The holiday season implies sales and savings on the major e-commerce websites but along with it comes the headache of dealing with customer service, or lack of it, when things go wrong. This dark side doesn't pop up when making occasional purchases through the year but raises its ugly head during the sale season on account of en masse purchases, which inevitably increases the probability of things going wrong.


Musing #62: Deleting Facebook account


It shouldn't really be a thing, but I felt the need to mark the day I deleted my Facebook account. Seldom are people able to destroy (traces of) their (digital) life with complete knowledge of its consequences and hence this occasion warrants a mention.

Facebook has been in the news for all the wrong reasons for the past few years, but the latest hack was the last straw that broke the camel's back. I had already dialed up the privacy settings to "11" few years ago and the only reason for the account to exist was for acquaintances to get in touch. However, as I realised over the course of time, most people yearn for a wider, if irrelevant, audience.

As far as connectivity is concerned, my mobile number as well as my current email address predates Facebook by over half a decade so those who want to get in touch, still can. It is no coincidence that a lot of account deletion guides have popped up again but it would be best to refer to the one from Facebook itself. Going through the downloaded data is a trip down the memory lane but it is also an instant realisation of how much information Facebook has accumulated and retained over the years, despite using their highest privacy settings.

As a final relic, I have included the cover photo that I maintained at Facebook for nearly 3 years prior to deletion. I had no misapprehensions of what Facebook was all about but it was unfortunate to see the evil and greed quotient increase exponentially thereafter. As is the case for every decision that Facebook makes, account deletion is based on cost-benefit analysis. For me, the former far outweighed the latter. The cost may have always been invisible but the price paid definitely was not. It's time to move on to a brave new world without Facebook.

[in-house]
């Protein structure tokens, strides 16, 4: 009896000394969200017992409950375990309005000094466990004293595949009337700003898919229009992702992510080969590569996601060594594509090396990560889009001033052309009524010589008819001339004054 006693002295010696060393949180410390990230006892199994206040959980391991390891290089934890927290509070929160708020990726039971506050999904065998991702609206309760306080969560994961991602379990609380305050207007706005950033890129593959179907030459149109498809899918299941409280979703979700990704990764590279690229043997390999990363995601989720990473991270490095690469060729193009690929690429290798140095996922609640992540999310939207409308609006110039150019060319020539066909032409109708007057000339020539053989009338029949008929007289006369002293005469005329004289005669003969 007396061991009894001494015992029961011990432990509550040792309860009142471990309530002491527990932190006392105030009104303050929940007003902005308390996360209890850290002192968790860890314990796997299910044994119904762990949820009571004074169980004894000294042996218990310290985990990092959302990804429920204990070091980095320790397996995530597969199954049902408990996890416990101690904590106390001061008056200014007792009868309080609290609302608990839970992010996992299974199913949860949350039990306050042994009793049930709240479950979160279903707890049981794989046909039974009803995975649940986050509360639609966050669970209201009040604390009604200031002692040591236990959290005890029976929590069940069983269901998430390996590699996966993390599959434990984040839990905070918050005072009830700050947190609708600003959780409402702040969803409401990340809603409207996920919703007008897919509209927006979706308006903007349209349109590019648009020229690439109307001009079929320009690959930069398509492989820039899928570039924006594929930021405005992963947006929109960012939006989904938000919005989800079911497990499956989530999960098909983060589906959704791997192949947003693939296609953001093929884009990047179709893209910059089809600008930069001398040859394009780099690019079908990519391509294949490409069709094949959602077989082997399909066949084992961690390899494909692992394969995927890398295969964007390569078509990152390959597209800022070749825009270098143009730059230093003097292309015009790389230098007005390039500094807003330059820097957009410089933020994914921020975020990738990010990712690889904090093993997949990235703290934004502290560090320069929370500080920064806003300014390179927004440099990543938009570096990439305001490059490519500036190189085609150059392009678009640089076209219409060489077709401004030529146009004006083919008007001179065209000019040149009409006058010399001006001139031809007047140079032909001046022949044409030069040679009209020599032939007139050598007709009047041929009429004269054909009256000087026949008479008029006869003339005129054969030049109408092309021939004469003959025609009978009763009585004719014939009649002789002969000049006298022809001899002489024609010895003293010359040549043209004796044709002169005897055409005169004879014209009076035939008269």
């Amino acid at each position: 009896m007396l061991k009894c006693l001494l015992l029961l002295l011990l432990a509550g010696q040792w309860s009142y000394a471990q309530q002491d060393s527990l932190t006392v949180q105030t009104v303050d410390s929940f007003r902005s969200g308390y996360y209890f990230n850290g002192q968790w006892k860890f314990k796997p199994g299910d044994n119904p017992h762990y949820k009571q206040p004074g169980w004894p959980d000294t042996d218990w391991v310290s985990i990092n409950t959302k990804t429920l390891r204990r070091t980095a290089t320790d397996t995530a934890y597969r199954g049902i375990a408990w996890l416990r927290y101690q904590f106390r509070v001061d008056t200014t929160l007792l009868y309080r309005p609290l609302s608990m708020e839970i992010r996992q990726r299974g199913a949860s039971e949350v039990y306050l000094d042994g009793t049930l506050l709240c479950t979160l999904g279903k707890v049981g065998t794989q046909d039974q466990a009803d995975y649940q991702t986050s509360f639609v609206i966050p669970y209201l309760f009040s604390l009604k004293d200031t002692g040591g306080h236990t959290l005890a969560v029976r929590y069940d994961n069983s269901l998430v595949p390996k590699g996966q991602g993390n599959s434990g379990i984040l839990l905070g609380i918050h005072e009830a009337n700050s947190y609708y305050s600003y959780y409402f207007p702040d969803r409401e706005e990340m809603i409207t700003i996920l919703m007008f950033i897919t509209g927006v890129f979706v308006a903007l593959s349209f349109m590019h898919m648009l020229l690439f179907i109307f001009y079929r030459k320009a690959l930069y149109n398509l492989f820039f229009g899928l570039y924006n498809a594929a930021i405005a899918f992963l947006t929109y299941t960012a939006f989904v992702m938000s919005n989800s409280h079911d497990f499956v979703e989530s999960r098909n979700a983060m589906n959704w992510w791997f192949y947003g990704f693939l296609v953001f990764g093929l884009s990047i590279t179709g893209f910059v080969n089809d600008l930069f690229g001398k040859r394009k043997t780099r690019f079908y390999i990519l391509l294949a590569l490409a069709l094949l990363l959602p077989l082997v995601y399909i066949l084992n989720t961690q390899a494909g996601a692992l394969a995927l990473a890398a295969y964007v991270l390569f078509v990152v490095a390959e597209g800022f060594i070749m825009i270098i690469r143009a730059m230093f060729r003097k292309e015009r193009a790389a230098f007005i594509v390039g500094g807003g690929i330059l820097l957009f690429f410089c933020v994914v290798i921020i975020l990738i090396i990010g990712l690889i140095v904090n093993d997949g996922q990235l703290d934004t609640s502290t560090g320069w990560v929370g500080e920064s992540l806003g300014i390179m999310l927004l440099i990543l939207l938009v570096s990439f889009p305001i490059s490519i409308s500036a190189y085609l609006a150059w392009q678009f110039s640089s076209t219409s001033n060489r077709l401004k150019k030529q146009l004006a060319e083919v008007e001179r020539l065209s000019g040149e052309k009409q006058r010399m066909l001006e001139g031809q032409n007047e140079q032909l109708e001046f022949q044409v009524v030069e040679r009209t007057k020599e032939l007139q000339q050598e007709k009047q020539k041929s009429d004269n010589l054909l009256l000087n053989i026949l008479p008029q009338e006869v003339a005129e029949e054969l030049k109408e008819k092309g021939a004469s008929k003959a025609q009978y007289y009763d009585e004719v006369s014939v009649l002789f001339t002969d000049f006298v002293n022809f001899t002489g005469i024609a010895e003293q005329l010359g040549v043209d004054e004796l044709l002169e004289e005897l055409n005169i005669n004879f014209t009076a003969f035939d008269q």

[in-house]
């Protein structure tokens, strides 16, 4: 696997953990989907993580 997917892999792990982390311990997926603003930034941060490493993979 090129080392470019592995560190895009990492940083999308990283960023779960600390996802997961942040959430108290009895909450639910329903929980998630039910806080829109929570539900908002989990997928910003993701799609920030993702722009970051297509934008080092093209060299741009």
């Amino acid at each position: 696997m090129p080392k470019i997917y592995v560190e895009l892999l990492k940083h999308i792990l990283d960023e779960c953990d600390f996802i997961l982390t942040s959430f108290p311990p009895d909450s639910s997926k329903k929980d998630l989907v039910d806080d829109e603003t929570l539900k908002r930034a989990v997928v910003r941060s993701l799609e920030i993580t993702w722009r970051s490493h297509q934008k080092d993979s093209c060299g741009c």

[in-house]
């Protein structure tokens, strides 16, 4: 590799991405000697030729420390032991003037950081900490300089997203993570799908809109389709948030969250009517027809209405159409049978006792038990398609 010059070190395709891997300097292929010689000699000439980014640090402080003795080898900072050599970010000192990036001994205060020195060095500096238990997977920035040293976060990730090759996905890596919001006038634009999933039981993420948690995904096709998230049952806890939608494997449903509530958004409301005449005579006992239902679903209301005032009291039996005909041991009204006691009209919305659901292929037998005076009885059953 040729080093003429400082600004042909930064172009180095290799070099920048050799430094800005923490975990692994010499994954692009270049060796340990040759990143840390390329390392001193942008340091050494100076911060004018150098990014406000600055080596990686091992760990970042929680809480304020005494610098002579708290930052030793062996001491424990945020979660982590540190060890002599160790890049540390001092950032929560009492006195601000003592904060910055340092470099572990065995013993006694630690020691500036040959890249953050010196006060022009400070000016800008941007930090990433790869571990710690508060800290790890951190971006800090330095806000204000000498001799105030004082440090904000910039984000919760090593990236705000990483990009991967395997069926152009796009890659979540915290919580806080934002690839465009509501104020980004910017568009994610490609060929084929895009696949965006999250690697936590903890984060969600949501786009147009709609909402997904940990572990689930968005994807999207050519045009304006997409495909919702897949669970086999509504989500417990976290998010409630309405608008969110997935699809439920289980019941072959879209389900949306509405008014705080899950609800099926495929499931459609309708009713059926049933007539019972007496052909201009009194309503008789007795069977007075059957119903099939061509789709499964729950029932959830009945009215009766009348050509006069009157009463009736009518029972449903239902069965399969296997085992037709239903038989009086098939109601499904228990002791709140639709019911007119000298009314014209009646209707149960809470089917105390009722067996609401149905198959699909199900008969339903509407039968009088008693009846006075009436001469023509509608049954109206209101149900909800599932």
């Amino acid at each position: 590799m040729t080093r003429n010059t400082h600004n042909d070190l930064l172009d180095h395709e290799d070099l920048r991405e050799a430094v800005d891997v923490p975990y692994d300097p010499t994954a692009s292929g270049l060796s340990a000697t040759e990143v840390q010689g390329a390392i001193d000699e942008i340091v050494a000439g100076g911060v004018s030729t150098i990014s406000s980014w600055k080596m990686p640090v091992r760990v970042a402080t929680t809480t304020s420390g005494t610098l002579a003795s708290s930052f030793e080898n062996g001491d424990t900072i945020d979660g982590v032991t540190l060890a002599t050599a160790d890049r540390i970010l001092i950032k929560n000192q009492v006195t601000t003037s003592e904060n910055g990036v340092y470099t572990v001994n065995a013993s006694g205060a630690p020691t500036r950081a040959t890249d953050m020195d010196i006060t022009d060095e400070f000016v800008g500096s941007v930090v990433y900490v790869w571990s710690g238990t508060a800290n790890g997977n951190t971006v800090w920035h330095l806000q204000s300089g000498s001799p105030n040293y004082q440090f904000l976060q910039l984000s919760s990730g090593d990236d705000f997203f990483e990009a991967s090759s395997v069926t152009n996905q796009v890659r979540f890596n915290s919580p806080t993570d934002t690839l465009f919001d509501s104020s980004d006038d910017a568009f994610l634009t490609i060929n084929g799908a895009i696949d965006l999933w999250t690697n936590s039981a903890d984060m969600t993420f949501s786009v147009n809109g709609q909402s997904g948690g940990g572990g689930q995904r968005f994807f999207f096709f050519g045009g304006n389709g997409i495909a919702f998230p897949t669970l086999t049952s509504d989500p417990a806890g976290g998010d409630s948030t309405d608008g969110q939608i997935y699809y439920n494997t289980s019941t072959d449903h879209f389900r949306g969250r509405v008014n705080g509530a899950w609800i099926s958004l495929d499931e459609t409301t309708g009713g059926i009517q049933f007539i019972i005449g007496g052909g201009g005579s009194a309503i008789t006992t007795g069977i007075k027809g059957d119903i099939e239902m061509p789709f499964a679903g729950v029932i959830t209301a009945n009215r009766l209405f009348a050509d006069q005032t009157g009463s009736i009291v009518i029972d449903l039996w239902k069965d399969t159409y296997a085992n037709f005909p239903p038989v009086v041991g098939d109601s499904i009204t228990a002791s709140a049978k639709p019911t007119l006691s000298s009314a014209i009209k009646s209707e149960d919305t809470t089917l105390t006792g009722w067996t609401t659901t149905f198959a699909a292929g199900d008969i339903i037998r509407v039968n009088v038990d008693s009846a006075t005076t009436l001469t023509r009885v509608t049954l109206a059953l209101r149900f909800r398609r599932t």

Musing #61: Adapting apps for Gear Fit2 (Pro)

While the original post was about the 2048 app, I feel it would be best to have a single post for all my adapted Gear Fit2 (Pro) apps. The original article is still present below for any guidance it may provide in installing the apps on the device. I will be listing the apps along with a screenshot and the link to download the *.wgt files. A short description has been included along with references to the original source/app.

1. 2048: Based on the latest source (Oct 2017) for 2048 posted on Github with suitable interface/colour modifications for Gear Fit2 Pro. Uploaded on Sep 11, 2018.

2. SciCal: Based on an app called 'Kalkulator' or 'Calculator Net 6' for the Gear S, I have renamed it to SciCal as it is a scientific calculator while adding a catchy icon from Wikimedia. The dimensions of all the "pages" of the calculator have been modified so that no scrolling is present. Unfortunately, the interface stays as it is due to the large amount of information involved. Uploaded on Sep 23, 2018.

Original Article (Sep 11, 2018):